Help kids ease into back-to-school with a friendly, consistent commute
Written by Aylin Cook
Since the COVID-19 pandemic caused the in-person school year to come to a screeching halt in March 2020, just about everything “normal” about education has been turned upside down. And even where in-person learning has resumed, so much is different. From mask mandates to social distancing to hybrid schedules, this back-to-school season feels, well, unusual.
So how can we—caregivers, parents, educators, transportation providers—help our children get back in the groove of school? And in particular, the groove of getting to and from school? In this article, we’ll touch on a few good places to start.
Start with a smooth trip to school
All school days begin for all students in the same way: with a trip. Whether they take a car, a bus, a bike or walk, a frictionless commute helps students transition into a day of learning.
And now more than ever, that seamless commute seems harder and harder to guarantee. Bus driver shortages continue to plague school districts, making it more challenging for transportation directors to staff their fleets. And social distancing requirements are creating fewer spaces for children on buses, too.
And, according to our State of Childcare Transportation Survey, some parents are nervous about carpooling during the ongoing pandemic.
“Since COVID, carpooling is a challenge,” one parent said. “We worry about exposure.”
For our most vulnerable students, the ones who experienced the most trauma during the pandemic, the value of a comfortable, consistent ride is even more considerable. For students experiencing homelessness or students with disabilities, a reliable, friendly and consistent commute is key—whether that service is provided by a caregiver, a school bus, or an alternative transportation provider like HopSkipDrive.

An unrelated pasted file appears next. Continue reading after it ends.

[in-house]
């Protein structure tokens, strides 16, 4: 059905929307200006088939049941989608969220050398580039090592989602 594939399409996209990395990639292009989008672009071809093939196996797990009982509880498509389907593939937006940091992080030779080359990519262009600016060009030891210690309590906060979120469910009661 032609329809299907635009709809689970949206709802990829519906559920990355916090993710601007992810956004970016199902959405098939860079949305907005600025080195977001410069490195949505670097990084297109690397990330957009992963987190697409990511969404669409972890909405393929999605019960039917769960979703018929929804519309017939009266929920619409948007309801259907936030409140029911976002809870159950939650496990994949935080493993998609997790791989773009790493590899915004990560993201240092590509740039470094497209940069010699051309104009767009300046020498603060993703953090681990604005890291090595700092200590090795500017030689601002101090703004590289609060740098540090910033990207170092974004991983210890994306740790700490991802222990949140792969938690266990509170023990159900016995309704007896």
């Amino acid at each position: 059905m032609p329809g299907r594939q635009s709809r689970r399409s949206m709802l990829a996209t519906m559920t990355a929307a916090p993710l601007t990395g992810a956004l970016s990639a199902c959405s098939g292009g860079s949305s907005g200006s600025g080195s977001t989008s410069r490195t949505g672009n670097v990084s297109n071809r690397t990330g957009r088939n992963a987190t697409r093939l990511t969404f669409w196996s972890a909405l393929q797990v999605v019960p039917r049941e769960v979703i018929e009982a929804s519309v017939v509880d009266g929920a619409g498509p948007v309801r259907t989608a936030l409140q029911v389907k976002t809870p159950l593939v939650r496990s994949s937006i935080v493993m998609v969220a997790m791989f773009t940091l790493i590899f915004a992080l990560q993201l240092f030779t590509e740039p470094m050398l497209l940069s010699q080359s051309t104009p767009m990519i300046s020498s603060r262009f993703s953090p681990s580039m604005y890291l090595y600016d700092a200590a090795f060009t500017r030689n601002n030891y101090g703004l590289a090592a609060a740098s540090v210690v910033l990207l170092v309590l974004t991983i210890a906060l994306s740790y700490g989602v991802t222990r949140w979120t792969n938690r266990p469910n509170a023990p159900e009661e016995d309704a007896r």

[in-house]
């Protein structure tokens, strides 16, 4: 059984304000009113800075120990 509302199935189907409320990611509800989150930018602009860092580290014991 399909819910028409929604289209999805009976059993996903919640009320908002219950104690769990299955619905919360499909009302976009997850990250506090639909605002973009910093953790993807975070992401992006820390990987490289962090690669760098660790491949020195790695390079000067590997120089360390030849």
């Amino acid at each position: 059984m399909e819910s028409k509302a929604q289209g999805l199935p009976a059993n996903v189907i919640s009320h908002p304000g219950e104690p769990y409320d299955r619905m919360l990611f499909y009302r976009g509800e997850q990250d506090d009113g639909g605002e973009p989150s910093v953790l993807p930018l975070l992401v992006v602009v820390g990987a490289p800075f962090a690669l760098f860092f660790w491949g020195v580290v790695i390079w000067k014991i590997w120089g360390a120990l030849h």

And many students’ situations may have changed since the onset of the pandemic—some may have moved, or lost their homes, or be experiencing anxiety. There are all sorts of challenges our students could be facing on the very first day of school, and we can prepare to meet them at the moment with a safe, reliable trip to school.
Give students the structure they need
People crave structure—especially children. This stability helps children feel safe—and it’s something that was taken from a lot of students when the pandemic began. And for children who are especially vulnerable—perhaps experiencing homelessness or who have disabilities—the past 18 months may have been especially unpredictable and challenging.
And now, as we settle into that “new normal,” we have a responsibility to provide a little structure to our children. It may be strange for them to step onto a school bus and see seats blocked off, to see everybody wearing masks, to see their bus driver behind a piece of plexiglass.
Same goes for students who rely on alternative transportation to get to school. A reliable, safe, and friendly ride can help them get comfortable and prepare for the day ahead. This is one of the many reasons why HopSkipDrive requires its CareDrivers to have five years of caregiving experience. It really makes a difference—and kids can tell.
But know that things are going to change—fast
If there’s one thing we learned from the pandemic, it’s that information, recommendations, guidelines, and best practices are all constantly evolving. And what was right and best on Monday might be outdated by Tuesday.
The best that we can do is offer students the safest, most comfortable, most consistent experience available, every day. And it’s okay if that experience changes. What’s most important is transparency—about changing guidelines, sanitation practices, things that fall through the cracks, violations of safety protocols, COVID-19 outbreaks.
And yes, this isn’t always easy. But when we conducted our State of School Transportation Survey this spring, many respondents listed collaboration as one of the silver linings of the pandemic.
Said one direction of transportation, “COVID-19 has afforded many transportation professionals the opportunity to collaborate more than in normal times. Really helping each other along with each person’s strength. This is really key in our field. We really don’t do our jobs without the support of others.”